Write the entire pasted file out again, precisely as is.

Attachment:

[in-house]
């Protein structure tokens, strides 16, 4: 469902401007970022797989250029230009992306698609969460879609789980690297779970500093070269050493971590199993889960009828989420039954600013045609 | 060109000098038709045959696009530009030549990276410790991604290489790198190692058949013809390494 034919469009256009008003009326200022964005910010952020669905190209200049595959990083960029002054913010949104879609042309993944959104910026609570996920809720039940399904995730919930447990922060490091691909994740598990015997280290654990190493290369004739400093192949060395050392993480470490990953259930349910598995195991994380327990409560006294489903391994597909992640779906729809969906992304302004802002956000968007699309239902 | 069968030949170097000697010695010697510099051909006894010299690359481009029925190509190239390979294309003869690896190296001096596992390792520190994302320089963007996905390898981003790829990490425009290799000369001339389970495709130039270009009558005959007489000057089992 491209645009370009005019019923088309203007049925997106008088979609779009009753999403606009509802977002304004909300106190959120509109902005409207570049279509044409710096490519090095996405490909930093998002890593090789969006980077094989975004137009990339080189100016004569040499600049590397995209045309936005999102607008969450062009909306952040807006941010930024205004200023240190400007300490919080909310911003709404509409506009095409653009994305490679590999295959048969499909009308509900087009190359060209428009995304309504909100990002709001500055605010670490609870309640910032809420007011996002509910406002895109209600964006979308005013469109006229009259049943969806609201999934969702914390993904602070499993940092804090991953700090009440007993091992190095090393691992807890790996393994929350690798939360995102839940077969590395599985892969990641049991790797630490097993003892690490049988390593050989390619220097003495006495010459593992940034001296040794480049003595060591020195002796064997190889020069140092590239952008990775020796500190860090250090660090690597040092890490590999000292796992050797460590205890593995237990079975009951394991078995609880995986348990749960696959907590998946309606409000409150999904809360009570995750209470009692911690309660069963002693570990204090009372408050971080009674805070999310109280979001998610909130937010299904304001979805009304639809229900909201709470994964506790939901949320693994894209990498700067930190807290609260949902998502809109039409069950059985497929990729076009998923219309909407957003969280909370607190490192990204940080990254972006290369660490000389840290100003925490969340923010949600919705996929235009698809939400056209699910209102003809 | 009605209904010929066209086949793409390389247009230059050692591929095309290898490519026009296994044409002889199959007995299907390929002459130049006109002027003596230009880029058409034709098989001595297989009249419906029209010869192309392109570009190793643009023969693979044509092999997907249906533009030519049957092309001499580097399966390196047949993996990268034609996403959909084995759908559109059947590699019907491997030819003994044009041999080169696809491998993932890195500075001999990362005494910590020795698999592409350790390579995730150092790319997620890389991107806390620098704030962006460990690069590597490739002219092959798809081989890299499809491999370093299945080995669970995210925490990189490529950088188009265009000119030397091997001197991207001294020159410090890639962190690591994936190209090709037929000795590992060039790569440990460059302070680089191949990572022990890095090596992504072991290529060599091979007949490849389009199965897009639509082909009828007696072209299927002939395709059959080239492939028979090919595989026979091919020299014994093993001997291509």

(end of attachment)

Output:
[in-house]
């Protein structure tokens, strides 16, 4: 469902401007970022797989250029230009992306698609969460879609789980690297779970500093070269050493971590199993889960009828989420039954600013045609 | 060109000098038709045959696009530009030549990276410790991604290489790198190692058949013809390494 034919469009256009008003009326200022964005910010952020669905190209200049595959990083960029002054913010949104879609042309993944959104910026609570996920809720039940399904995730919930447990922060490091691909994740598990015997280290654990190493290369004739400093192949060395050392993480470490990953259930349910598995195991994380327990409560006294489903391994597909992640779906729809969906992304302004802002956000968007699309239902 | 069968030949170097000697010695010697510099051909006894010299690359481009029925190509190239390979294309003869690896190296001096596992390792520190994302320089963007996905390898981003790829990490425009290799000369001339389970495709130039270009009558005959007489000057089992 491209645009370009005019019923088309203007049925997106008088979609779009009753999403606009509802977002304004909300106190959120509109902005409207570049279509044409710096490519090095996405490909930093998002890593090789969006980077094989975004137009990339080189100016004569040499600049590397995209045309936005999102607008969450062009909306952040807006941010930024205004200023240190400007300490919080909310911003709404509409506009095409653009994305490679590999295959048969499909009308509900087009190359060209428009995304309504909100990002709001500055605010670490609870309640910032809420007011996002509910406002895109209600964006979308005013469109006229009259049943969806609201999934969702914390993904602070499993940092804090991953700090009440007993091992190095090393691992807890790996393994929350690798939360995102839940077969590395599985892969990641049991790797630490097993003892690490049988390593050989390619220097003495006495010459593992940034001296040794480049003595060591020195002796064997190889020069140092590239952008990775020796500190860090250090660090690597040092890490590999000292796992050797460590205890593995237990079975009951394991078995609880995986348990749960696959907590998946309606409000409150999904809360009570995750209470009692911690309660069963002693570990204090009372408050971080009674805070999310109280979001998610909130937010299904304001979805009304639809229900909201709470994964506790939901949320693994894209990498700067930190807290609260949902998502809109039409069950059985497929990729076009998923219309909407957003969280909370607190490192990204940080990254972006290369660490000389840290100003925490969340923010949600919705996929235009698809939400056209699910209102003809 | 009605209904010929066209086949793409390389247009230059050692591929095309290898490519026009296994044409002889199959007995299907390929002459130049006109002027003596230009880029058409034709098989001595297989009249419906029209010869192309392109570009190793643009023969693979044509092999997907249906533009030519049957092309001499580097399966390196047949993996990268034609996403959909084995759908559109059947590699019907491997030819003994044009041999080169696809491998993932890195500075001999990362005494910590020795698999592409350790390579995730150092790319997620890389991107806390620098704030962006460990690069590597490739002219092959798809081989890299499809491999370093299945080995669970995210925490990189490529950088188009265009000119030397091997001197991207001294020159410090890639962190690591994936190209090709037929000795590992060039790569440990460059302070680089191949990572022990890095090596992504072991290529060599091979007949490849389009199965897009639509082909009828007696072209299927002939395709059959080239492939028979090919595989026979091919020299014994093993001997291509």